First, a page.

This was originally reported back in September 2010 but despite being tagged is still a problem:

enter image description here

It states:

Welcome to Q&A for professional and enthusiast programmers

Surely it should read:

Welcome to a Q&A site for ....

or even:

Welcome to the Q&A site for ....

(the bold indicates the missing text).

Currently it reads as though it's welcoming the questions and answers themselves to the site (thanks Chris). Though you could argue that is what the site is about!

The same error is on all the other sites in the network too.

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    It's fine when you unpack the abbreviation – random Oct 29 '11 at 16:37
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    What? "Welcome to Question and Answer for professional ...". Still doesn't make sense. – ChrisF Oct 29 '11 at 16:39
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    Unpack and pluralize. – John Oct 29 '11 at 16:40
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    "Q&A" is pretty much colloquially used in this sense these days. For example, at a presentation someone will say "We'll have Q&A at the end" and the meaning is pretty clear. – Adam Lear Oct 29 '11 at 16:43
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    @AnnaLear - Yes, but that doesn't equate to this usage. At least I don't see that it does. – ChrisF Oct 29 '11 at 16:45
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    "Questions and Answers" are in the collective and the thing what is done been talked of. – random Oct 29 '11 at 16:47
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    It's technically fine when you unpack the abbreviation, but reading it is still a bit like throwing up in your mouth. At least welcome people to <sitename>, which is described as "Q&A for <whatever>". – Tim Stone Oct 29 '11 at 16:59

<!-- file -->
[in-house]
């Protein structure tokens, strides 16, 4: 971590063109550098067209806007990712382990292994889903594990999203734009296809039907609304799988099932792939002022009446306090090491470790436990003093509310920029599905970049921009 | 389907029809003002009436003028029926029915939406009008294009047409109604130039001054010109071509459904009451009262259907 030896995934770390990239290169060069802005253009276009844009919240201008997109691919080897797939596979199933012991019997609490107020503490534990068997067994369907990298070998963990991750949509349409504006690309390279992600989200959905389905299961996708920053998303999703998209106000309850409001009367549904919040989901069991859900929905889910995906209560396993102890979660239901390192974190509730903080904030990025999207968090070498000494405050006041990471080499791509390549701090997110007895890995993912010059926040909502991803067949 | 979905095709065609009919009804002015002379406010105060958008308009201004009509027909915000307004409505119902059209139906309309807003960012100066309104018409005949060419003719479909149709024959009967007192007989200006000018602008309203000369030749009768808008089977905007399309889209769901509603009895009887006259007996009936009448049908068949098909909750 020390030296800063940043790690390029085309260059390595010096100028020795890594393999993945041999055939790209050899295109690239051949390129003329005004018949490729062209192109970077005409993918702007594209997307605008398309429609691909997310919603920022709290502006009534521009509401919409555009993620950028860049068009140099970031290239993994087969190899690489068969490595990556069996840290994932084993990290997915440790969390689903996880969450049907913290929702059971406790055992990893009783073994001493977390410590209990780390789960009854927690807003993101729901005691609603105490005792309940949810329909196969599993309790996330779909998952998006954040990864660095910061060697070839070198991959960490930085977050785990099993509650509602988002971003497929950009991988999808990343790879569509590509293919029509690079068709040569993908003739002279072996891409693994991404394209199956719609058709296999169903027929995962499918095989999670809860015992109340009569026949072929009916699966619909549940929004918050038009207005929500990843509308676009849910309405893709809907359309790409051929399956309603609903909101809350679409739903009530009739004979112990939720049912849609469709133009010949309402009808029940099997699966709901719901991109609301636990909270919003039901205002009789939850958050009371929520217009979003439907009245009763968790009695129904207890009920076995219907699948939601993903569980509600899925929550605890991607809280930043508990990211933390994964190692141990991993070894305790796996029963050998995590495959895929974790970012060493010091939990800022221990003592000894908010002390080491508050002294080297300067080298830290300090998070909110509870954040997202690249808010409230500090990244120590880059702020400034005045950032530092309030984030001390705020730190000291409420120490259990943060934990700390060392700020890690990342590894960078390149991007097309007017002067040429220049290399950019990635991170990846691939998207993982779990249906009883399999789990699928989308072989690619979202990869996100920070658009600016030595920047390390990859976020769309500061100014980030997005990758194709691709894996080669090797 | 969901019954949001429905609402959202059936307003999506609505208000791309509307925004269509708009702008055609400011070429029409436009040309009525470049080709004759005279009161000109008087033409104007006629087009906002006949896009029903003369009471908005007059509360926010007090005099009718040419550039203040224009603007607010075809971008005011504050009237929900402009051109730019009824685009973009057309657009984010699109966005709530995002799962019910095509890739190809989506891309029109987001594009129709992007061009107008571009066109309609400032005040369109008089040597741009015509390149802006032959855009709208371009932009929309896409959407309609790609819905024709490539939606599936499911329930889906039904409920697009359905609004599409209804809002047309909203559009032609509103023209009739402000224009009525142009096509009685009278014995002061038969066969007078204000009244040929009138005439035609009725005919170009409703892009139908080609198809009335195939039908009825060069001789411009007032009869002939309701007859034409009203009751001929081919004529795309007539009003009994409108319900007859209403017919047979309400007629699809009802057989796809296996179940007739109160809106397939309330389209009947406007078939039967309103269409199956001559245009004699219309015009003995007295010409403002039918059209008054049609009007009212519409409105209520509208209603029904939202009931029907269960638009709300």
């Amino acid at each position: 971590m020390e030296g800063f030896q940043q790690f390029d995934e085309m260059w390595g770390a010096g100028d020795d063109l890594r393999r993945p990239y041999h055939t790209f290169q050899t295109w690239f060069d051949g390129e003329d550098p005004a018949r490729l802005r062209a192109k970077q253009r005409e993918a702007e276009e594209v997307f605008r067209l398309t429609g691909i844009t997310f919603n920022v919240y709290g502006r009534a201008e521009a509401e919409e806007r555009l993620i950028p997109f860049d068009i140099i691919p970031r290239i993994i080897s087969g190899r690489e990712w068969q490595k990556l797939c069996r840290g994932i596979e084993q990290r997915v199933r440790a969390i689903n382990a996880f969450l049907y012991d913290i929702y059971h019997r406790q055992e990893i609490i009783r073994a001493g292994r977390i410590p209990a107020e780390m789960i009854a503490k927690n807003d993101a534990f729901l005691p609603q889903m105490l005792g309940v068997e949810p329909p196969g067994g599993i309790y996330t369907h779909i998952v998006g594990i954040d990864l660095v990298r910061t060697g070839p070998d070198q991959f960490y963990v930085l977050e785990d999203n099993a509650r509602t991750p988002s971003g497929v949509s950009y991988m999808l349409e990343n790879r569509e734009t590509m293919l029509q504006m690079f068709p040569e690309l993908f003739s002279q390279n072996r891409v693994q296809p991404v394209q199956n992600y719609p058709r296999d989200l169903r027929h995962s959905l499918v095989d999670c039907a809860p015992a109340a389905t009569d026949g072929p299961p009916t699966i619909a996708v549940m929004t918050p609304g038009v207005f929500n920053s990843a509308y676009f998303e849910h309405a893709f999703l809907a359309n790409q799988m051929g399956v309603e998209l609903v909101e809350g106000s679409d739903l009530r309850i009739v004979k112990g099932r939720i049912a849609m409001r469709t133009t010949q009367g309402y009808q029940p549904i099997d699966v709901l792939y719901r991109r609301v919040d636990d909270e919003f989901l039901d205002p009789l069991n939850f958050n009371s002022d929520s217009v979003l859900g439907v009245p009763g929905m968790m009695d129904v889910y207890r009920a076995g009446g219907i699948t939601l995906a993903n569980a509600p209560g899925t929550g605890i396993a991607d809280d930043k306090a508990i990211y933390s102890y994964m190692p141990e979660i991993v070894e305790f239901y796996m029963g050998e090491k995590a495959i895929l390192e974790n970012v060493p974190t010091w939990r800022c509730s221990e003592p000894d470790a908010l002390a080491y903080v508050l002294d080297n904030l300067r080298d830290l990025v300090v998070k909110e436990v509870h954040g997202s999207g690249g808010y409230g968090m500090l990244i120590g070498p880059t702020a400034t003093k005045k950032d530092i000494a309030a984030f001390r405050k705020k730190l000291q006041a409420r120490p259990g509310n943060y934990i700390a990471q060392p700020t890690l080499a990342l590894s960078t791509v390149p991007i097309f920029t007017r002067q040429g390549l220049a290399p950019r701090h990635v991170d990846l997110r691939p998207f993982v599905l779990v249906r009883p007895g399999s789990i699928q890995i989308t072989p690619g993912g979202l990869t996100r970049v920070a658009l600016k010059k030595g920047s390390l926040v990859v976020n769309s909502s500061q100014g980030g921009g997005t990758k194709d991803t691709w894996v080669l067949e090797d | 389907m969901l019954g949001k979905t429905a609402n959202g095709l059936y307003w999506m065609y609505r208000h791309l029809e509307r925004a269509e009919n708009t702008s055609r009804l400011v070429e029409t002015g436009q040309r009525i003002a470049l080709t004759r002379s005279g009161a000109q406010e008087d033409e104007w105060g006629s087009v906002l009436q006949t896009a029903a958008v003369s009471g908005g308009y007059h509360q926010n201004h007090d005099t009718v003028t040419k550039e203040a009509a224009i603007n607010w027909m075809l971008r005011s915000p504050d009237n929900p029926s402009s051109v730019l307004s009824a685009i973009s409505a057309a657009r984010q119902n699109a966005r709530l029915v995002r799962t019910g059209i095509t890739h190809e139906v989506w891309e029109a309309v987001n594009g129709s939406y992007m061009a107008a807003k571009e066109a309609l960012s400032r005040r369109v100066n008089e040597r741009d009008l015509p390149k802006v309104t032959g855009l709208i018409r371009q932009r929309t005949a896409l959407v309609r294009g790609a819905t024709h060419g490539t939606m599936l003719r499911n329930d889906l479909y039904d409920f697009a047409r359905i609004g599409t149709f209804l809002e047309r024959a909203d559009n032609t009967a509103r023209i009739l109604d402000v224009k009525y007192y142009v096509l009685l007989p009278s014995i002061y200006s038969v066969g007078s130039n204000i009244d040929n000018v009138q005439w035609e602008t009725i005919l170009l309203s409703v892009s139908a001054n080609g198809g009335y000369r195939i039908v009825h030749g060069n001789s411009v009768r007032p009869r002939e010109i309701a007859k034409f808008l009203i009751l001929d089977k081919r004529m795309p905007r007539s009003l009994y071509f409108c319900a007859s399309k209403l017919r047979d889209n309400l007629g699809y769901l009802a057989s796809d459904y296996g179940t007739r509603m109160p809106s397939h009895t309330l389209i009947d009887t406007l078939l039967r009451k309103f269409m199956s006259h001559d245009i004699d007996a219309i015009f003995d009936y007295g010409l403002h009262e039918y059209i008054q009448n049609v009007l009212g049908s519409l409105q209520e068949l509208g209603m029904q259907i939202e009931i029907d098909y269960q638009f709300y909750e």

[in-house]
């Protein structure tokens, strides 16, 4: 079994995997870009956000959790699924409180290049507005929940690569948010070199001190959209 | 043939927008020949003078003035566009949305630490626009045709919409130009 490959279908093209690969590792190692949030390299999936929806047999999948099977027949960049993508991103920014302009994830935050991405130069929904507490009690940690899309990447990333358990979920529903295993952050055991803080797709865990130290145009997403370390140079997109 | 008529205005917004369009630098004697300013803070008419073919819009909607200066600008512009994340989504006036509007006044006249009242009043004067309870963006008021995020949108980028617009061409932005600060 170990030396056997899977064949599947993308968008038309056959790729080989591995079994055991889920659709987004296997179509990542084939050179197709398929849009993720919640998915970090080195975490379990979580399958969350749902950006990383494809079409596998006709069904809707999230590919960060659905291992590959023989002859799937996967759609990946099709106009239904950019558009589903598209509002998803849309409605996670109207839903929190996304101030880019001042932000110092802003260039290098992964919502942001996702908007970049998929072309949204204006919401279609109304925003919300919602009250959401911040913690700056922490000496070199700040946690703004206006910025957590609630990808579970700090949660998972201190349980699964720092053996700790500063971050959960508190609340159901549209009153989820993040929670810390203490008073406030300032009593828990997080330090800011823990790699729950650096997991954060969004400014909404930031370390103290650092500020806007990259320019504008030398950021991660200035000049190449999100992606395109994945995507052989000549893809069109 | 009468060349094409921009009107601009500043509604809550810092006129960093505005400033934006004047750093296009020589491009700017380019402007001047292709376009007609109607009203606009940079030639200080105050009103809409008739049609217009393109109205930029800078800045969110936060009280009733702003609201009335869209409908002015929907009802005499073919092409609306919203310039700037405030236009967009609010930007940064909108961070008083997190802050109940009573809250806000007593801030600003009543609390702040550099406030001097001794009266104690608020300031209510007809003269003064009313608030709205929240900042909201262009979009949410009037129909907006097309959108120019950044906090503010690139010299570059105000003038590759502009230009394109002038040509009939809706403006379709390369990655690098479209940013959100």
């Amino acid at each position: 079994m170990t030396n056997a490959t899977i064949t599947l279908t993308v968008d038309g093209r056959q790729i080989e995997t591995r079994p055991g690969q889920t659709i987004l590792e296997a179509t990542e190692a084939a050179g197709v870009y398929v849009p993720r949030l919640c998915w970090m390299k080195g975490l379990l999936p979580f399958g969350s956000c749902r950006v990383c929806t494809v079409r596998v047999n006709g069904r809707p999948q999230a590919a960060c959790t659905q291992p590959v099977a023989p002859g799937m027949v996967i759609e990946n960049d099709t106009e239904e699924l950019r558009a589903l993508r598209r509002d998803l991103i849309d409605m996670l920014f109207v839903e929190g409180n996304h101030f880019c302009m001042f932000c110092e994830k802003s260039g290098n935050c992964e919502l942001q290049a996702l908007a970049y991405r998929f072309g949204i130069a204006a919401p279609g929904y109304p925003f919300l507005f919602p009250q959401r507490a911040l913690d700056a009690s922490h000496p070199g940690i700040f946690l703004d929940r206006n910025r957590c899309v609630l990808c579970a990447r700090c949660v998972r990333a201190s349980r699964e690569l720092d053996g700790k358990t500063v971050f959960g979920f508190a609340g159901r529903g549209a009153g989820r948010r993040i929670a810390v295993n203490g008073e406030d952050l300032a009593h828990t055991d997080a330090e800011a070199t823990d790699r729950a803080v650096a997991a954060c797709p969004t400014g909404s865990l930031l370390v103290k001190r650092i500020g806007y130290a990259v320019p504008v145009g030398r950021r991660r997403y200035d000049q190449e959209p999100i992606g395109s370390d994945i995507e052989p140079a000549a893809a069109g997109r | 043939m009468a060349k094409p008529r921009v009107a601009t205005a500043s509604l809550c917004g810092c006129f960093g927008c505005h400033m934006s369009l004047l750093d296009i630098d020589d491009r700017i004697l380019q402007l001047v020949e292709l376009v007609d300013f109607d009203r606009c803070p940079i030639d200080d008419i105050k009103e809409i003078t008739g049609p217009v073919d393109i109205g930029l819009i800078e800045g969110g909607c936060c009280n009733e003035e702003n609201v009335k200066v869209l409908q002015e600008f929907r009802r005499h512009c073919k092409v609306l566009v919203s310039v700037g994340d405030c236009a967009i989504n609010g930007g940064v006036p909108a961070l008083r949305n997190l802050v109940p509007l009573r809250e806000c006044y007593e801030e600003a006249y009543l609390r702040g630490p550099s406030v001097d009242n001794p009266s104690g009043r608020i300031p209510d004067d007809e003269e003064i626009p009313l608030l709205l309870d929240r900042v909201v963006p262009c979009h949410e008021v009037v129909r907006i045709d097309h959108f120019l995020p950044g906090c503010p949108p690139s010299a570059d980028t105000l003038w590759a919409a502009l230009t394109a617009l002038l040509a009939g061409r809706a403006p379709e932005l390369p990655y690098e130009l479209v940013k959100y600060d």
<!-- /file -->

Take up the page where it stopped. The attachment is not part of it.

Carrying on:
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    Technically fine is the best kind of nanny to oversee your children – random Oct 29 '11 at 17:01
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    I vote for option #3: "Welcome to the Q&A site for ...." or maybe "Welcome to the best Q&A site for ..." :) – Steve Oct 29 '11 at 18:36
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    We ain't gonna have none of your book lernin' round here. – jonsca Oct 29 '11 at 18:37
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    "Welcome to a/the Q&A site" is like "Welcome to a football stadium" or "Welcome to the Jones ranch." "Welcome to Q&A" is like "Welcome to football" or "Welcome to Jones." Colloquially, I can kinda see how "welcome to Q&A" works, but that doesn't make it correct, strictly speaking. – Pops Oct 29 '11 at 23:15
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    I was going to take this to English SE, but John already did. – Pops Oct 30 '11 at 1:27
  • What is Poor's next move? – random Oct 30 '11 at 21:40
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    Why the close votes? Is that the correct approach to proposals you disagree with? – Andrew Grimm Oct 30 '11 at 22:46
  • @AndrewGrimm IMHO, it is the correct approach to proposals that incite debate like this. The team could come settle this with a wave of their hand, and they're really the only people who can settle this. After I realized that no one seems to be able to understand anyone else's viewpoint, the conversation became not constructive. Hence I VTC-ed as not contructive. – John Oct 30 '11 at 23:30

The sentence is grammatically correct. You can be welcomed to an activity.

e.g. you can say

Welcome to training for lorry drivers.

You don't have to say

Welcome to the place where you are going to do lorry driver training.


In case it's not clear; Q&A or Q and A is defined as an activity:

noun Informal. an exchange of questions and answers.

From http://dictionary.reference.com/browse/q+and+a

It shouldn't be used in a formal context, but I don't think the welcome banner of the website is a formal context.

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  • It may be grammatically correct, but it still sounds weird. – user102937 Dec 23 '11 at 15:46

It originally read (abbreviations expanded):

Welcome to question(s) and answer(s) site for [site-specific description]

That is grammatically incorrect. It was changed to:

Welcome to questions and answers for [site-specific description]

I don't see the problem here. This is correct.

Stack Overflow houses questions and answers for professional and enthusiast programmers, so when people get here we say "Welcome to questions and answers for professional and enthusiast programmers".

Instead of saying: